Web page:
document updated 12 years ago, on Jan 14, 2011
This page examines how Perl's -T operator works.
-T examines a file, and tries to guess if it's an ASCII text file. But what heuristic, exactly, does it use?
To see the implementation of it, search for "fttext" within pp_sys.c of the Perl source code.
- the first 512 bytes of the file are scanend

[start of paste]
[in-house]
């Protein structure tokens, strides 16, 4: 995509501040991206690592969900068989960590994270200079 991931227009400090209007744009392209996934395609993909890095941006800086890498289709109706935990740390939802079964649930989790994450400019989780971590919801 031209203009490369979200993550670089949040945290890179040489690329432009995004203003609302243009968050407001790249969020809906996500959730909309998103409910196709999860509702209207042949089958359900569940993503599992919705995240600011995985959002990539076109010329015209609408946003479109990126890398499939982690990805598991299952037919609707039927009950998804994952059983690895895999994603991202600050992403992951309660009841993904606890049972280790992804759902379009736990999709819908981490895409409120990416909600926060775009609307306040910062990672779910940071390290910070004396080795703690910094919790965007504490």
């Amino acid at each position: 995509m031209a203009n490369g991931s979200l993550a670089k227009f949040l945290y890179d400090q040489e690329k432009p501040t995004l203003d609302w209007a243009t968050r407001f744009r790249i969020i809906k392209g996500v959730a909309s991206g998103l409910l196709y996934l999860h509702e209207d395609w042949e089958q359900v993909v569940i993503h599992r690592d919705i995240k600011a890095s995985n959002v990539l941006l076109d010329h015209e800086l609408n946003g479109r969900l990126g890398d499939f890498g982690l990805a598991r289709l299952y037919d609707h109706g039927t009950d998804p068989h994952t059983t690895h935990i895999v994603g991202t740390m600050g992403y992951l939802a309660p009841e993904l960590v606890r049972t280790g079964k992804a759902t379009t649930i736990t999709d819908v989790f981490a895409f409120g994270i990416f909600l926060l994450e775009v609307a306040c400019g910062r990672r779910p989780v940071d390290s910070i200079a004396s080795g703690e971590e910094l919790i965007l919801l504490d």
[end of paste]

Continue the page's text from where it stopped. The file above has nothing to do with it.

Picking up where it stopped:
- it evaluates each character in turn
- if a null character is found anywhere, the file is considered binary
- if less than 1/3 of the bytes are classified as "odd", then the file is considered text
- "odd" is defined as:
- UTF8 characters don't count as odd
- characters that are <32 are odd, with several exceptions:
- \n, \r, \b, \t, \f, \0x1B